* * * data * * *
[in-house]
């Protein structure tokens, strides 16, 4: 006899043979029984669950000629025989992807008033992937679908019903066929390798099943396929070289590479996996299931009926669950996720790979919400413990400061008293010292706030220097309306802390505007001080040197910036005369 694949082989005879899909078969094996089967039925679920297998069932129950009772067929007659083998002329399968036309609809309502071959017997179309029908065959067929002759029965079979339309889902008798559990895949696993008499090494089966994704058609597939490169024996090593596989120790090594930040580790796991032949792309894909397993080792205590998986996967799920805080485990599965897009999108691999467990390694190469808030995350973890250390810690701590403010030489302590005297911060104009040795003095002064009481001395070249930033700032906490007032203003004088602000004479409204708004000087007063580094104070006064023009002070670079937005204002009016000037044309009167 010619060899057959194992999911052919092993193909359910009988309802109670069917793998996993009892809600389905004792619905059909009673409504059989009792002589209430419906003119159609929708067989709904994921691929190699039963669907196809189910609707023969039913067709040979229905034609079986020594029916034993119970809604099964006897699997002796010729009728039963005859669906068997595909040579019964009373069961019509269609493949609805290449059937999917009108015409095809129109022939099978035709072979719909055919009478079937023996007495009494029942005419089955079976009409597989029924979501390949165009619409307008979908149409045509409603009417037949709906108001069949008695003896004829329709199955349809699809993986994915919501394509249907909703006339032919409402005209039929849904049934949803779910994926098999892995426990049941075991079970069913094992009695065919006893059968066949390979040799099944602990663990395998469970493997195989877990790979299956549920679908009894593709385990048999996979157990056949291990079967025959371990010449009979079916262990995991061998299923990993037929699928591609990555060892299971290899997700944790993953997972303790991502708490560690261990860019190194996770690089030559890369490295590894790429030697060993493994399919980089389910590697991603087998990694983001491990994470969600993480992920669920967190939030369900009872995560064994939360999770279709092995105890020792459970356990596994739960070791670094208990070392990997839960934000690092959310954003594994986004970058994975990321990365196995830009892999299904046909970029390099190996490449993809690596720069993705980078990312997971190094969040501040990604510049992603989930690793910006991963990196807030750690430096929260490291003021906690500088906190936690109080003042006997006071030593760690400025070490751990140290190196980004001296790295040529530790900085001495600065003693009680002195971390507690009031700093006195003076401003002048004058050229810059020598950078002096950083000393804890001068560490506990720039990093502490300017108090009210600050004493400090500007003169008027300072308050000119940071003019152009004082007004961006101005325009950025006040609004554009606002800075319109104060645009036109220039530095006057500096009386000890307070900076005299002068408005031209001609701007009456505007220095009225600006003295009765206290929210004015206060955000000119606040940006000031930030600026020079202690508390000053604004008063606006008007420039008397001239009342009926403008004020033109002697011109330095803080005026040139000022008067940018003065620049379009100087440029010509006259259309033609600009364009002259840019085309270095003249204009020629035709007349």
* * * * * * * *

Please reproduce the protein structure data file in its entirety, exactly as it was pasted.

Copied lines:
[in-house]
């Protein structure tokens, strides 16, 4: 006899043979029984669950000629025989992807008033992937679908019903066929390798099943396929070289590479996996299931009926669950996720790979919400413990400061008293010292706030220097309306802390505007001080040197910036005369 694949082989005879899909078969094996089967039925679920297998069932129950009772067929007659083998002329399968036309609809309502071959017997179309029908065959067929002759029965079979339309889902008798559990895949696993008499090494089966994704058609597939490169024996090593596989120790090594930040580790796991032949792309894909397993080792205590998986996967799920805080485990599965897009999108691999467990390694190469808030995350973890250390810690701590403010030489302590005297911060104009040795003095002064009481001395070249930033700032906490007032203003004088602000004479409204708004000087007063580094104070006064023009002070670079937005204002009016000037044309009167 010619060899057959194992999911052919092993193909359910009988309802109670069917793998996993009892809600389905004792619905059909009673409504059989009792002589209430419906003119159609929708067989709904994921691929190699039963669907196809189910609707023969039913067709040979229905034609079986020594029916034993119970809604099964006897699997002796010729009728039963005859669906068997595909040579019964009373069961019509269609493949609805290449059937999917009108015409095809129109022939099978035709072979719909055919009478079937023996007495009494029942005419089955079976009409597989029924979501390949165009619409307008979908149409045509409603009417037949709906108001069949008695003896004829329709199955349809699809993986994915919501394509249907909703006339032919409402005209039929849904049934949803779910994926098999892995426990049941075991079970069913094992009695065919006893059968066949390979040799099944602990663990395998469970493997195989877990790979299956549920679908009894593709385990048999996979157990056949291990079967025959371990010449009979079916262990995991061998299923990993037929699928591609990555060892299971290899997700944790993953997972303790991502708490560690261990860019190194996770690089030559890369490295590894790429030697060993493994399919980089389910590697991603087998990694983001491990994470969600993480992920669920967190939030369900009872995560064994939360999770279709092995105890020792459970356990596994739960070791670094208990070392990997839960934000690092959310954003594994986004970058994975990321990365196995830009892999299904046909970029390099190996490449993809690596720069993705980078990312997971190094969040501040990604510049992603989930690793910006991963990196807030750690430096929260490291003021906690500088906190936690109080003042006997006071030593760690400025070490751990140290190196980004001296790295040529530790900085001495600065003693009680002195971390507690009031700093006195003076401003002048004058050229810059020598950078002096950083000393804890001068560490506990720039990093502490300017108090009210600050004493400090500007003169008027300072308050000119940071003019152009004082007004961006101005325009950025006040609004554009606002800075319109104060645009036109220039530095006057500096009386000890307070900076005299002068408005031209001609701007009456505007220095009225600006003295009765206290929210004015206060955000000119606040940006000031930030600026020079202690508390000053604004008063606006008007420039008397001239009342009926403008004020033109002697011109330095803080005026040139000022008067940018003065620049379009100087440029010509006259259309033609600009364009002259840019085309270095003249204009020629035709007349």